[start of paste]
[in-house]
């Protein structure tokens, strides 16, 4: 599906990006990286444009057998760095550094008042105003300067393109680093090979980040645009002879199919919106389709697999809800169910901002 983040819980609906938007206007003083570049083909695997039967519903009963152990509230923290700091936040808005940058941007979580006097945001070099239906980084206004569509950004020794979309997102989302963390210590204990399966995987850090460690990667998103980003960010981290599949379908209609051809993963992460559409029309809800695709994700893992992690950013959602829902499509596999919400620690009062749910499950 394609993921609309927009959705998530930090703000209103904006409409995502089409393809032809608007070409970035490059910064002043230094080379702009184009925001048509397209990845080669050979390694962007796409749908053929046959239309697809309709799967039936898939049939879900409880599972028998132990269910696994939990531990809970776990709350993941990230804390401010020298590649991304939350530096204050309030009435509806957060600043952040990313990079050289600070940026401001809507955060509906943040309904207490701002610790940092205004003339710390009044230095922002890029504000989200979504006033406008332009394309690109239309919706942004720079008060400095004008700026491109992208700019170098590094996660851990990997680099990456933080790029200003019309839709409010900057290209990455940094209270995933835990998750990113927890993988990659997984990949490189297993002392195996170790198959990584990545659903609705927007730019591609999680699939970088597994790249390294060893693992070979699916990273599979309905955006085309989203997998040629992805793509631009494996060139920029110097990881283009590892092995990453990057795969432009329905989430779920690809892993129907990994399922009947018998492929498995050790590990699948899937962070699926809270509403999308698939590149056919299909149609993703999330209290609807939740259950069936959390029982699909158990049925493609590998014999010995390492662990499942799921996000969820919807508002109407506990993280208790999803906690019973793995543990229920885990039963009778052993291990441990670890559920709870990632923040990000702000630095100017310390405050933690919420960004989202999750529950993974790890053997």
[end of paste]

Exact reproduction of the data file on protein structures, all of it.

[in-house]
């Protein structure tokens, strides 16, 4: 599906990006990286444009057998760095550094008042105003300067393109680093090979980040645009002879199919919106389709697999809800169910901002 983040819980609906938007206007003083570049083909695997039967519903009963152990509230923290700091936040808005940058941007979580006097945001070099239906980084206004569509950004020794979309997102989302963390210590204990399966995987850090460690990667998103980003960010981290599949379908209609051809993963992460559409029309809800695709994700893992992690950013959602829902499509596999919400620690009062749910499950 394609993921609309927009959705998530930090703000209103904006409409995502089409393809032809608007070409970035490059910064002043230094080379702009184009925001048509397209990845080669050979390694962007796409749908053929046959239309697809309709799967039936898939049939879900409880599972028998132990269910696994939990531990809970776990709350993941990230804390401010020298590649991304939350530096204050309030009435509806957060600043952040990313990079050289600070940026401001809507955060509906943040309904207490701002610790940092205004003339710390009044230095922002890029504000989200979504006033406008332009394309690109239309919706942004720079008060400095004008700026491109992208700019170098590094996660851990990997680099990456933080790029200003019309839709409010900057290209990455940094209270995933835990998750990113927890993988990659997984990949490189297993002392195996170790198959990584990545659903609705927007730019591609999680699939970088597994790249390294060893693992070979699916990273599979309905955006085309989203997998040629992805793509631009494996060139920029110097990881283009590892092995990453990057795969432009329905989430779920690809892993129907990994399922009947018998492929498995050790590990699948899937962070699926809270509403999308698939590149056919299909149609993703999330209290609807939740259950069936959390029982699909158990049925493609590998014999010995390492662990499942799921996000969820919807508002109407506990993280208790999803906690019973793995543990229920885990039963009778052993291990441990670890559920709870990632923040990000702000630095100017310390405050933690919420960004989202999750529950993974790890053997």